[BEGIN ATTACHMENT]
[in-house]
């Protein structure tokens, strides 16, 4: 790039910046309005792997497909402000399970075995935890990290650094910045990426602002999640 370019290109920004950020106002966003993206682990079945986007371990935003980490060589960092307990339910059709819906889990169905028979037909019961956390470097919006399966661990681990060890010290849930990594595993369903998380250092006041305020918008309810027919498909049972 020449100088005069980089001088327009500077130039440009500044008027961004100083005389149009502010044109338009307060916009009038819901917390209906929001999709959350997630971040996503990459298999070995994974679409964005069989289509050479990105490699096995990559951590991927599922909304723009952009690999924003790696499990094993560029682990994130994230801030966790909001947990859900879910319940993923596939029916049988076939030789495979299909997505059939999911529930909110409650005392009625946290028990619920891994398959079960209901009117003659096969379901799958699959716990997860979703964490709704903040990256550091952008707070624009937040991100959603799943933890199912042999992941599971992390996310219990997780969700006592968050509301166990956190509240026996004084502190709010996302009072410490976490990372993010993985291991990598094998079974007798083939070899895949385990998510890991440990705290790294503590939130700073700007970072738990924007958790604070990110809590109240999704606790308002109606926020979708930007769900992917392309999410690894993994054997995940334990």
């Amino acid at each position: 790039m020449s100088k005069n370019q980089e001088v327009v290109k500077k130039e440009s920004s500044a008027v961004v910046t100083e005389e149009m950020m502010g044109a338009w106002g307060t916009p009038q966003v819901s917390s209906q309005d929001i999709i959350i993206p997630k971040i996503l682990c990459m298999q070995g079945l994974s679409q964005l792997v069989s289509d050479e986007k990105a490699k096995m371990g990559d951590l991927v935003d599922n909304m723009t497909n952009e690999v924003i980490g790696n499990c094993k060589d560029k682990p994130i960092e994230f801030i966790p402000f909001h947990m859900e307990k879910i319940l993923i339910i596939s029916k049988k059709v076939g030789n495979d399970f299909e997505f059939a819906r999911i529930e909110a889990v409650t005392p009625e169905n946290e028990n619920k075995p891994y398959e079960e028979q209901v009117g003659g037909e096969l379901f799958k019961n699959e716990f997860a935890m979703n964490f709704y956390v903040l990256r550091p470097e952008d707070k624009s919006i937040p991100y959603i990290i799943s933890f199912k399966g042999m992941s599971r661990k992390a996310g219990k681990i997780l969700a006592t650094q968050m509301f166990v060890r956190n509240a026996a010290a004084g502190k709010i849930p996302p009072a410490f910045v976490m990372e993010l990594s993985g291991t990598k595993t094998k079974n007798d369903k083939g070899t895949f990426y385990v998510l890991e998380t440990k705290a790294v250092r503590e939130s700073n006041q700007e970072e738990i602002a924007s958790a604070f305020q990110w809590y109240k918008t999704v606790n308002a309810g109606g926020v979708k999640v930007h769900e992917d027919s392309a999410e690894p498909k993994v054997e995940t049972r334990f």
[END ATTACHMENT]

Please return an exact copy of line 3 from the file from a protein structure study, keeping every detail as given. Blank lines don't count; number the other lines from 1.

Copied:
């Amino acid at each position: 790039m020449s100088k005069n370019q980089e001088v327009v290109k500077k130039e440009s920004s500044a008027v961004v910046t100083e005389e149009m950020m502010g044109a338009w106002g307060t916009p009038q966003v819901s917390s209906q309005d929001i999709i959350i993206p997630k971040i996503l682990c990459m298999q070995g079945l994974s679409q964005l792997v069989s289509d050479e986007k990105a490699k096995m371990g990559d951590l991927v935003d599922n909304m723009t497909n952009e690999v924003i980490g790696n499990c094993k060589d560029k682990p994130i960092e994230f801030i966790p402000f909001h947990m859900e307990k879910i319940l993923i339910i596939s029916k049988k059709v076939g030789n495979d399970f299909e997505f059939a819906r999911i529930e909110a889990v409650t005392p009625e169905n946290e028990n619920k075995p891994y398959e079960e028979q209901v009117g003659g037909e096969l379901f799958k019961n699959e716990f997860a935890m979703n964490f709704y956390v903040l990256r550091p470097e952008d707070k624009s919006i937040p991100y959603i990290i799943s933890f199912k399966g042999m992941s599971r661990k992390a996310g219990k681990i997780l969700a006592t650094q968050m509301f166990v060890r956190n509240a026996a010290a004084g502190k709010i849930p996302p009072a410490f910045v976490m990372e993010l990594s993985g291991t990598k595993t094998k079974n007798d369903k083939g070899t895949f990426y385990v998510l890991e998380t440990k705290a790294v250092r503590e939130s700073n006041q700007e970072e738990i602002a924007s958790a604070f305020q990110w809590y109240k918008t999704v606790n308002a309810g109606g926020v979708k999640v930007h769900e992917d027919s392309a999410e690894p498909k993994v054997e995940t049972r334990f």